What’s Best for You

“As I  mentioned, the hurt in the locker  room  was  deep team-wise, but it was very deep for Brownie. It’s  very rare in this  sporting  world—forget about hockey—sporting world that one individual spends that many years, wins championships, and finishes the night with his team.“

And that’s how Coach Todd McLellan summarized his press comments on the  Kings’ playoff loss to Edmonton last week. Not only would the team be going  home (literally and end-of-season wise), but Dustin Brown, a lynchpin in the team’s progress from jokey  also-ran to two-time Stanley Cup  champion, would put on  the  gear no more after nearly two decades as a professional hockey player.

I’m not sure how  much more bad news I can take. Maybe the  retirement  of Dustin Brown is not a tragedy. It’s the natural course of time. But it sure doesn’t feel good to know that the first active NHL player I interviewed, back in 2005, has  left the game, though it has been one heck of a  good run.

It was a Saturday night in October, 2005. I had written a couple of profiles for Inside Hockey and was now covering my first NHL game. The interview with Brown had been pre-arranged. I had a long list of questions, sure  in my naïveté  that he would be able to enlighten me on every aspect of the  NHL that I ever wanted a peek behind the curtain at.

I’m not sure why I picked Brown to request to talk to.  At the time, he was a possible top-six player, but also considered as someone who would grind his way through a career that would in no way see him a star. That actually makes little sense for a 13th overall, first-round draft pick. Maybe I was listening too much to the newspaper writers of the day if  I had this  opinion.  Then  again, nobody much was covering  the  Kings back then. One night, the only two people in the  coach’s  post-game press conference were me and the  guy operating the camera. In any  case, #23 patiently fielded all my inquiries.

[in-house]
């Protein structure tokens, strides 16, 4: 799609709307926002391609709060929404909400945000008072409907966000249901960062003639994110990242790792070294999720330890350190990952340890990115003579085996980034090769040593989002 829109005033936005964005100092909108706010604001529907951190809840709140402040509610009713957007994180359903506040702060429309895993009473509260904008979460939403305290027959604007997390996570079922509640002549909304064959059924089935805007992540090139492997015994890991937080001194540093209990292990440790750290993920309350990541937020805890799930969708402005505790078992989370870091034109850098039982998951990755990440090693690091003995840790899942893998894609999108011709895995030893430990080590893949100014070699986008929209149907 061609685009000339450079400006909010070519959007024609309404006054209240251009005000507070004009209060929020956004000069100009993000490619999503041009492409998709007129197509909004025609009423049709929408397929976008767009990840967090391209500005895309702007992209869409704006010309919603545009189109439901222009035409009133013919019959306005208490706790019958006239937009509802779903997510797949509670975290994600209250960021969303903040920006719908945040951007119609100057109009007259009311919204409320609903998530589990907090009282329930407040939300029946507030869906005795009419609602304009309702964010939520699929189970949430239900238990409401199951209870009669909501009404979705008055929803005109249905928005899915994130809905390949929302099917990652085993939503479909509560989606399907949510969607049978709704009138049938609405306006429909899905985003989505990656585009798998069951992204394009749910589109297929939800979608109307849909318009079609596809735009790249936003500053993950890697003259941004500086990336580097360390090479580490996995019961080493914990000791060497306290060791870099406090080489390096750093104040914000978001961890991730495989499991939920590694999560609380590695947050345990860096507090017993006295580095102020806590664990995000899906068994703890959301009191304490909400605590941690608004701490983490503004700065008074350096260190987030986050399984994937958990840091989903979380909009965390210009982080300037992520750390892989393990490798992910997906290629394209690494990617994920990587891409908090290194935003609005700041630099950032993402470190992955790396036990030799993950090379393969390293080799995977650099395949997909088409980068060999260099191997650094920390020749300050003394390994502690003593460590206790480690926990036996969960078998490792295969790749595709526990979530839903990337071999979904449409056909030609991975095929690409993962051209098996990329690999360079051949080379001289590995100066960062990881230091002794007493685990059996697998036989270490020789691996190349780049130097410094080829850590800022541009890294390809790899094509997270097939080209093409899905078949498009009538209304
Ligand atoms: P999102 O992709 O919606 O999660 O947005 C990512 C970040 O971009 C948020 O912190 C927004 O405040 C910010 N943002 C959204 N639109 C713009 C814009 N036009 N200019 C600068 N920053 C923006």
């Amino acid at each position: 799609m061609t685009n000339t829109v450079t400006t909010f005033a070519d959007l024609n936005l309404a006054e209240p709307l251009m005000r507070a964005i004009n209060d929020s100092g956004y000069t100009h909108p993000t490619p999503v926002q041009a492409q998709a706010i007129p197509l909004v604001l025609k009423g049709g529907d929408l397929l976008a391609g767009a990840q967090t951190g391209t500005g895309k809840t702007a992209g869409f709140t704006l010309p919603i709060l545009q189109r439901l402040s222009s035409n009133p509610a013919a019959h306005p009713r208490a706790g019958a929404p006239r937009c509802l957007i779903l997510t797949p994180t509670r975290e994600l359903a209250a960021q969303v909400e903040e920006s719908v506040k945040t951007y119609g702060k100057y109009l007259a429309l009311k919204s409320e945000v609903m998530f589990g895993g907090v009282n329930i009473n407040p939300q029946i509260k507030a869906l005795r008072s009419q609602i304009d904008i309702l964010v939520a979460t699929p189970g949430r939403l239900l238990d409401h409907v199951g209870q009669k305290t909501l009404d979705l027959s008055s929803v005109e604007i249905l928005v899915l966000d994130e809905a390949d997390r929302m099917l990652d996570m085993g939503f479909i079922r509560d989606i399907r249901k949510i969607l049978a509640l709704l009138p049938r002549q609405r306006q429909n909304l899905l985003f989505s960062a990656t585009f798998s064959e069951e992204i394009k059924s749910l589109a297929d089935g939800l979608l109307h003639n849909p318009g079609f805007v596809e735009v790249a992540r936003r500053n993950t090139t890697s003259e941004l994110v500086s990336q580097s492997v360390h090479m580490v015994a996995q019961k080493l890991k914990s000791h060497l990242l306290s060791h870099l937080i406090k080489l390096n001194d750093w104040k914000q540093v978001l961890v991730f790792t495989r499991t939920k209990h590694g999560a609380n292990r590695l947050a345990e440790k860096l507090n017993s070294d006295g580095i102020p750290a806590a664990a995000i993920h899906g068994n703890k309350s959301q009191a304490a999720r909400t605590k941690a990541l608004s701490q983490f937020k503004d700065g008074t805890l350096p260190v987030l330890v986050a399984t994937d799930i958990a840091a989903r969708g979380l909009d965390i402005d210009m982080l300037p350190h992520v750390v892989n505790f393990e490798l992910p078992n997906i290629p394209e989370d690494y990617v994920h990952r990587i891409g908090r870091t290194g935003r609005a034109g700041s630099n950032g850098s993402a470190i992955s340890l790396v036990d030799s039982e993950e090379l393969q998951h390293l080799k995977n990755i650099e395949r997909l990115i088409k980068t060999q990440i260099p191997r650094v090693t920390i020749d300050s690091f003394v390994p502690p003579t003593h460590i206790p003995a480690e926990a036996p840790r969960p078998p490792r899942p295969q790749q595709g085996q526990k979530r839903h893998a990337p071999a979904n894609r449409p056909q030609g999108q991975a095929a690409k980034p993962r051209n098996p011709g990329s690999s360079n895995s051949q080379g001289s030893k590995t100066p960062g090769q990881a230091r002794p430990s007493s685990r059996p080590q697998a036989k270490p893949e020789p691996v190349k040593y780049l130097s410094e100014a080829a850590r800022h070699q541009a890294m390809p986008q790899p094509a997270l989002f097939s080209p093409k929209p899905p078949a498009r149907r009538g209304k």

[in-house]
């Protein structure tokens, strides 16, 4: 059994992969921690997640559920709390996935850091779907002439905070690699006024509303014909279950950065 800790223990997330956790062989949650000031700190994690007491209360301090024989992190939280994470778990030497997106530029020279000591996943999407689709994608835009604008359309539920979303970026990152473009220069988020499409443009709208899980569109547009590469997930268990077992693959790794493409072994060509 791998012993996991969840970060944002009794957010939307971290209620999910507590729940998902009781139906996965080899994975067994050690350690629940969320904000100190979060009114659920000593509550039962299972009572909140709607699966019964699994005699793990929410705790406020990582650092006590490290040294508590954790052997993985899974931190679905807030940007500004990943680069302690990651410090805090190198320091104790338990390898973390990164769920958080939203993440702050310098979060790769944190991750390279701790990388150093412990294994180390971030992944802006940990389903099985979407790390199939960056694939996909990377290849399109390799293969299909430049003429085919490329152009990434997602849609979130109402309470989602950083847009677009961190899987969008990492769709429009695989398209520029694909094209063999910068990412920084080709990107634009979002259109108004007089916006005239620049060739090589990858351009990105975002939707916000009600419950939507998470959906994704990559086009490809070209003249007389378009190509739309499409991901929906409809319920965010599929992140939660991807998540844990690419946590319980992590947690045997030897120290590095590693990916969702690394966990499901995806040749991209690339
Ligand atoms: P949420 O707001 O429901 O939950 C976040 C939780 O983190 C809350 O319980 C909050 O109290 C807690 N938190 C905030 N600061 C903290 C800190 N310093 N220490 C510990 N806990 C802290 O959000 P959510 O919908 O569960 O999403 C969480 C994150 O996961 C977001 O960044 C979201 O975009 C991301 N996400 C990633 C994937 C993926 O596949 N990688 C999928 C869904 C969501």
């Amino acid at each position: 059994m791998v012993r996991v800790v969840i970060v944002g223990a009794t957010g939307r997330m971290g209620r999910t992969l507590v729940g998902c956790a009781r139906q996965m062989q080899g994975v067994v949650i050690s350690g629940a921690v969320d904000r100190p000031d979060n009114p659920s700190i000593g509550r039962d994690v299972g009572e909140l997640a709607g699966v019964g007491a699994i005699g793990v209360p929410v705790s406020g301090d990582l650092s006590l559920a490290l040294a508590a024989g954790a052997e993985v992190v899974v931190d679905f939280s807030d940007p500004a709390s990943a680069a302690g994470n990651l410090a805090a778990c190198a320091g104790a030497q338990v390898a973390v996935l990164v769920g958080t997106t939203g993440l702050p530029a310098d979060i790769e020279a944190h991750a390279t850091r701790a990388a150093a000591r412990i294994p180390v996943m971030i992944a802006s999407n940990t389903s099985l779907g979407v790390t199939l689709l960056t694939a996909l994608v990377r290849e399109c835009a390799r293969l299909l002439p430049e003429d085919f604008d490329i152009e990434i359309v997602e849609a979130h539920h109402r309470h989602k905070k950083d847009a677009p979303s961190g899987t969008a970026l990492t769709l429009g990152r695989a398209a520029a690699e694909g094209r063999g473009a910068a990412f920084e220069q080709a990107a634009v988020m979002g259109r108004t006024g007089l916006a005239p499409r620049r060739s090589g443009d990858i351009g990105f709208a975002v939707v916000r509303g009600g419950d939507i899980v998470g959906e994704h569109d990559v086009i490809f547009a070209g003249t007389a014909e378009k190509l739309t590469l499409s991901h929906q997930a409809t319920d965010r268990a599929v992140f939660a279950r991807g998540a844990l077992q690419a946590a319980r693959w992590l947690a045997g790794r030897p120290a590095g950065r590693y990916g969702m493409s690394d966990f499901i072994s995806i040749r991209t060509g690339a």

What I remember most is him saying something  like,  “They let you  do  what’s best for you” when I  asked about  how regimented the meals and off-time rules were. Brown knew, in other words, that it wasn’t just  that the team let him do what would work for him, but that he had the  responsibility to do that. No hockey police were going to come in and snatch the hamburger from his hand. And it was precisely  because he took this seriously that  he  made something of himself in hockey. A big something.